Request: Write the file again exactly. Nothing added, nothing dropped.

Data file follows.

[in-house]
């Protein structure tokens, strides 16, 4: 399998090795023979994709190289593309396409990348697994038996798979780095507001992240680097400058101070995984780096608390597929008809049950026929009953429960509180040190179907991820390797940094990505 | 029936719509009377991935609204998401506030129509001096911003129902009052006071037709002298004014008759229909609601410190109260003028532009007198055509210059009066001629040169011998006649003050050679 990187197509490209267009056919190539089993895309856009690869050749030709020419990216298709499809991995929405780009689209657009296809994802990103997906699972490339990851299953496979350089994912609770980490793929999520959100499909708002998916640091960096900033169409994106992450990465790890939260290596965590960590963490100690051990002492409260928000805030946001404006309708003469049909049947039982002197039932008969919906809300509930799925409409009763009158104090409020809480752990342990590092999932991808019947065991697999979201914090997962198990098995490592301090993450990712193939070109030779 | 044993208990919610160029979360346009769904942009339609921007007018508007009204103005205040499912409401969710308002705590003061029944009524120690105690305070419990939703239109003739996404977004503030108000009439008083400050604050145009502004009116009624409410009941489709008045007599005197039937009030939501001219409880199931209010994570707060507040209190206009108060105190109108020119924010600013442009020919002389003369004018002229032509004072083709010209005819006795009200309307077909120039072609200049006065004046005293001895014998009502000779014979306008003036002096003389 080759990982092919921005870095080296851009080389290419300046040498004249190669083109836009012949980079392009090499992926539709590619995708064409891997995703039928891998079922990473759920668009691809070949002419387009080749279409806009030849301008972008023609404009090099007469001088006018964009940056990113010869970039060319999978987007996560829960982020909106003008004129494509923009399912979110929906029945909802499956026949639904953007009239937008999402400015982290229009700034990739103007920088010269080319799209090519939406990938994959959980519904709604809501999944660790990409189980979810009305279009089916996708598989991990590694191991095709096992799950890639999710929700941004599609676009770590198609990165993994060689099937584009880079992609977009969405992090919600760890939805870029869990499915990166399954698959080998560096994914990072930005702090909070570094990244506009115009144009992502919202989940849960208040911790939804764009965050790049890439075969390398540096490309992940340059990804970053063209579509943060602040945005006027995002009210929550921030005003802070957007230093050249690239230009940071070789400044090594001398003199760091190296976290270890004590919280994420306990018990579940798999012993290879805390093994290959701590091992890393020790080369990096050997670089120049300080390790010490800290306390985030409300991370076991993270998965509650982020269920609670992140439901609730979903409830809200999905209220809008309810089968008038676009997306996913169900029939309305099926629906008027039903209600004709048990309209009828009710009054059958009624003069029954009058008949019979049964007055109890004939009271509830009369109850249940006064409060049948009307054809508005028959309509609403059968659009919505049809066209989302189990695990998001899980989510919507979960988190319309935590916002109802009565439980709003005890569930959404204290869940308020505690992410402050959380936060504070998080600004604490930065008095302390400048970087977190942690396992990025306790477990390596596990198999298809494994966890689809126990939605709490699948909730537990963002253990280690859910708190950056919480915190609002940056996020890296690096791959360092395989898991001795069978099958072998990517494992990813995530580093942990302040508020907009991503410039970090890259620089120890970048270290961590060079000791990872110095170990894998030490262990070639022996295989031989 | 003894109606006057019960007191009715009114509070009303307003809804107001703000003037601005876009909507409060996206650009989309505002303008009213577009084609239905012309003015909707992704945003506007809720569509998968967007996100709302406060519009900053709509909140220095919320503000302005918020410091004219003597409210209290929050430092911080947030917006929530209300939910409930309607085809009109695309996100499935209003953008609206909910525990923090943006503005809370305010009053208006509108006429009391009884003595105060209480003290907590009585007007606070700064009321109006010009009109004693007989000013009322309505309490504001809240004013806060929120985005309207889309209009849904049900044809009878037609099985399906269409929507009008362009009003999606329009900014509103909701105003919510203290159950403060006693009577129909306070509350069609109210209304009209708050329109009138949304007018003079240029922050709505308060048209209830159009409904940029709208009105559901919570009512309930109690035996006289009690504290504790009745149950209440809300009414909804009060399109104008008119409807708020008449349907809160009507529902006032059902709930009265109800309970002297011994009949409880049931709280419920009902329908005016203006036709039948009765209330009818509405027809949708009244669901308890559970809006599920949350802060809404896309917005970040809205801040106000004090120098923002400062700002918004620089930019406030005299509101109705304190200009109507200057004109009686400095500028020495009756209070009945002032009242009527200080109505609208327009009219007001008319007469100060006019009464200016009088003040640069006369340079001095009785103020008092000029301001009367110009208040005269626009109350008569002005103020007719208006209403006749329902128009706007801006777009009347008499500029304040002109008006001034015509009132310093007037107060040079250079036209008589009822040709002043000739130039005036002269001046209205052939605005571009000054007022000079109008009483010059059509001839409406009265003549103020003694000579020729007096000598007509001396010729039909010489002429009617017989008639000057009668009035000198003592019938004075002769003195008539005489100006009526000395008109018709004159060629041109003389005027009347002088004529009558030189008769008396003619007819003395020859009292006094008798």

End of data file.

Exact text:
[in-house]
């Protein structure tokens, strides 16, 4: 399998090795023979994709190289593309396409990348697994038996798979780095507001992240680097400058101070995984780096608390597929008809049950026929009953429960509180040190179907991820390797940094990505 | 029936719509009377991935609204998401506030129509001096911003129902009052006071037709002298004014008759229909609601410190109260003028532009007198055509210059009066001629040169011998006649003050050679 990187197509490209267009056919190539089993895309856009690869050749030709020419990216298709499809991995929405780009689209657009296809994802990103997906699972490339990851299953496979350089994912609770980490793929999520959100499909708002998916640091960096900033169409994106992450990465790890939260290596965590960590963490100690051990002492409260928000805030946001404006309708003469049909049947039982002197039932008969919906809300509930799925409409009763009158104090409020809480752990342990590092999932991808019947065991697999979201914090997962198990098995490592301090993450990712193939070109030779 | 044993208990919610160029979360346009769904942009339609921007007018508007009204103005205040499912409401969710308002705590003061029944009524120690105690305070419990939703239109003739996404977004503030108000009439008083400050604050145009502004009116009624409410009941489709008045007599005197039937009030939501001219409880199931209010994570707060507040209190206009108060105190109108020119924010600013442009020919002389003369004018002229032509004072083709010209005819006795009200309307077909120039072609200049006065004046005293001895014998009502000779014979306008003036002096003389 080759990982092919921005870095080296851009080389290419300046040498004249190669083109836009012949980079392009090499992926539709590619995708064409891997995703039928891998079922990473759920668009691809070949002419387009080749279409806009030849301008972008023609404009090099007469001088006018964009940056990113010869970039060319999978987007996560829960982020909106003008004129494509923009399912979110929906029945909802499956026949639904953007009239937008999402400015982290229009700034990739103007920088010269080319799209090519939406990938994959959980519904709604809501999944660790990409189980979810009305279009089916996708598989991990590694191991095709096992799950890639999710929700941004599609676009770590198609990165993994060689099937584009880079992609977009969405992090919600760890939805870029869990499915990166399954698959080998560096994914990072930005702090909070570094990244506009115009144009992502919202989940849960208040911790939804764009965050790049890439075969390398540096490309992940340059990804970053063209579509943060602040945005006027995002009210929550921030005003802070957007230093050249690239230009940071070789400044090594001398003199760091190296976290270890004590919280994420306990018990579940798999012993290879805390093994290959701590091992890393020790080369990096050997670089120049300080390790010490800290306390985030409300991370076991993270998965509650982020269920609670992140439901609730979903409830809200999905209220809008309810089968008038676009997306996913169900029939309305099926629906008027039903209600004709048990309209009828009710009054059958009624003069029954009058008949019979049964007055109890004939009271509830009369109850249940006064409060049948009307054809508005028959309509609403059968659009919505049809066209989302189990695990998001899980989510919507979960988190319309935590916002109802009565439980709003005890569930959404204290869940308020505690992410402050959380936060504070998080600004604490930065008095302390400048970087977190942690396992990025306790477990390596596990198999298809494994966890689809126990939605709490699948909730537990963002253990280690859910708190950056919480915190609002940056996020890296690096791959360092395989898991001795069978099958072998990517494992990813995530580093942990302040508020907009991503410039970090890259620089120890970048270290961590060079000791990872110095170990894998030490262990070639022996295989031989 | 003894109606006057019960007191009715009114509070009303307003809804107001703000003037601005876009909507409060996206650009989309505002303008009213577009084609239905012309003015909707992704945003506007809720569509998968967007996100709302406060519009900053709509909140220095919320503000302005918020410091004219003597409210209290929050430092911080947030917006929530209300939910409930309607085809009109695309996100499935209003953008609206909910525990923090943006503005809370305010009053208006509108006429009391009884003595105060209480003290907590009585007007606070700064009321109006010009009109004693007989000013009322309505309490504001809240004013806060929120985005309207889309209009849904049900044809009878037609099985399906269409929507009008362009009003999606329009900014509103909701105003919510203290159950403060006693009577129909306070509350069609109210209304009209708050329109009138949304007018003079240029922050709505308060048209209830159009409904940029709208009105559901919570009512309930109690035996006289009690504290504790009745149950209440809300009414909804009060399109104008008119409807708020008449349907809160009507529902006032059902709930009265109800309970002297011994009949409880049931709280419920009902329908005016203006036709039948009765209330009818509405027809949708009244669901308890559970809006599920949350802060809404896309917005970040809205801040106000004090120098923002400062700002918004620089930019406030005299509101109705304190200009109507200057004109009686400095500028020495009756209070009945002032009242009527200080109505609208327009009219007001008319007469100060006019009464200016009088003040640069006369340079001095009785103020008092000029301001009367110009208040005269626009109350008569002005103020007719208006209403006749329902128009706007801006777009009347008499500029304040002109008006001034015509009132310093007037107060040079250079036209008589009822040709002043000739130039005036002269001046209205052939605005571009000054007022000079109008009483010059059509001839409406009265003549103020003694000579020729007096000598007509001396010729039909010489002429009617017989008639000057009668009035000198003592019938004075002769003195008539005489100006009526000395008109018709004159060629041109003389005027009347002088004529009558030189008769008396003619007819003395020859009292006094008798």